If I abandon false modesty, I can say that I think I've developed a writing voice.  I omit articles where they belong and place them where they do not.  I have to be careful because in the same way that I inadvertently begin to mimic someone when speaking with them by phone, picking up their accent, I find myself slipping into the style of other writers whose material I read for more than five minutes at a time.  This is a critical point.  I wonder how much Philip Pullman's voice will creep in over the next two weeks.

My pace has slowed to one that is sustainable.  This is to be expected.  And I am willing to write a book, but I cannot.  Many of my scars and defense mechanisms are the very things that prevent me from conceiving fiction and fleshing it out.

But I am forced to say this, albeit grudgingly:  I do not know what my second year of writing will bring.

December 7, 2018

it's different when you ask for it

A strange thought occurred to me this morning in the shower.  It was strange even for a shower thought, where most strange thoughts are known to originate.  The thought was this:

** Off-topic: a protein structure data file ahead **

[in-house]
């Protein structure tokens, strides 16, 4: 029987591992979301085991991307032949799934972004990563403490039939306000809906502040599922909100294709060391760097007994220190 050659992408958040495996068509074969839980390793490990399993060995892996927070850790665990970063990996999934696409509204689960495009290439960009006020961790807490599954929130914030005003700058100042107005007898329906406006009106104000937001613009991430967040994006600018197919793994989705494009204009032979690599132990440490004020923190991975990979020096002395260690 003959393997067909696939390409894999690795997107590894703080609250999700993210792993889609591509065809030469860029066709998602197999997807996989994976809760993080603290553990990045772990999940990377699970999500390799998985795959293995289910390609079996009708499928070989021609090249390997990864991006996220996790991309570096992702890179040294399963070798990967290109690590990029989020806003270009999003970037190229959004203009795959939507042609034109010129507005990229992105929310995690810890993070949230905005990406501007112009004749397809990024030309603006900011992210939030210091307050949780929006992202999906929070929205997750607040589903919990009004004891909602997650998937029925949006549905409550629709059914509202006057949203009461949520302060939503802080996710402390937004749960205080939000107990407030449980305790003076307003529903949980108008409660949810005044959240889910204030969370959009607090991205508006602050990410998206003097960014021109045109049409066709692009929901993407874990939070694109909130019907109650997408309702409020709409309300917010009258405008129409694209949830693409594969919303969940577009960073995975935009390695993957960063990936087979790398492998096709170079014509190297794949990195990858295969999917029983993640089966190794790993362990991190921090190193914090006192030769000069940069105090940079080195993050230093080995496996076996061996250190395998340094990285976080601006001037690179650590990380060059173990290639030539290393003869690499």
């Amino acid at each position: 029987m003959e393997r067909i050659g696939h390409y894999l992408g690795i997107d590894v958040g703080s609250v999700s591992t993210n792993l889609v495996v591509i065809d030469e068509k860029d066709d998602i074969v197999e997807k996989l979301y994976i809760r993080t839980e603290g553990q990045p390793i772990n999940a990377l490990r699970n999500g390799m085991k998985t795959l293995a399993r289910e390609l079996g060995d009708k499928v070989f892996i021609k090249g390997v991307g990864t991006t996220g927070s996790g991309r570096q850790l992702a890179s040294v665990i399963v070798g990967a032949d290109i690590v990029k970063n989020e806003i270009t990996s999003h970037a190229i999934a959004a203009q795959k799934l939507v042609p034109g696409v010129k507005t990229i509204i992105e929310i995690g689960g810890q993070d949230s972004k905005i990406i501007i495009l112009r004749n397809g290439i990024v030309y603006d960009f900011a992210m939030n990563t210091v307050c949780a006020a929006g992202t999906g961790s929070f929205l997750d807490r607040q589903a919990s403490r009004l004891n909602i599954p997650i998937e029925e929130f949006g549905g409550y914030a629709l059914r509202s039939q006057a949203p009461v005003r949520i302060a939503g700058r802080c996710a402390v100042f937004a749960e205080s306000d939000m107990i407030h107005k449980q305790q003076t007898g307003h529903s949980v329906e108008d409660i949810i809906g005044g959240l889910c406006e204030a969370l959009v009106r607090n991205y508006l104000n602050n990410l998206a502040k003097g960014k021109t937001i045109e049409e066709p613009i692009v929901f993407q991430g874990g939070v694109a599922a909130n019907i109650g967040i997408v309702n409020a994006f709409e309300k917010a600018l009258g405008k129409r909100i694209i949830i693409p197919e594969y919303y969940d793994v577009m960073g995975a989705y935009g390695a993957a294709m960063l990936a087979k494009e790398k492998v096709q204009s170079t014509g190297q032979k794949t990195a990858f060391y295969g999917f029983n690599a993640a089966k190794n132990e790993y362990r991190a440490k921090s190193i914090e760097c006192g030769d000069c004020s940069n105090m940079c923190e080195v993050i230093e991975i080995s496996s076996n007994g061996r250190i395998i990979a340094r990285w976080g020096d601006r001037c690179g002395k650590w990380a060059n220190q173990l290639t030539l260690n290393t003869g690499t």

I did something stupid yesterday and I am grateful that I am the only one who has to suffer the consequences.

Sound ridiculous?  It isn't.

Yesterday, at the brisk, frosty crack of early, The Kid and I went out and tried to jump-start the minivan, which had turned up Wednesday night with a dead battery.  This was a complete fail, so I had to remove the dead battery and wait until the auto parts store opened and go trade it in for a new one, an act that called upon a fair amount of hubris, given that I had never removed a car battery before.  

It also involved pushing the van out into the driveway.  Minivans are heavy.  I know you think they're heavy, but you're wrong, because they're even heavier than that.  The Kid and I put everything we had into it, straining over and over, and moved the van a few paltry inches each time, panting and grunting and ignoring the cold of the metal and using visualization techniques and remembering everything every phys ed teacher had ever yelled at us, and by Dog we got it out there where we wanted it. 

Car batteries are heavier than you think, too.

I installed the new one and reprogrammed the van, and it worked, and nothing blew up.

I drove to work.  I came home.  I made dinner.  I went to bed.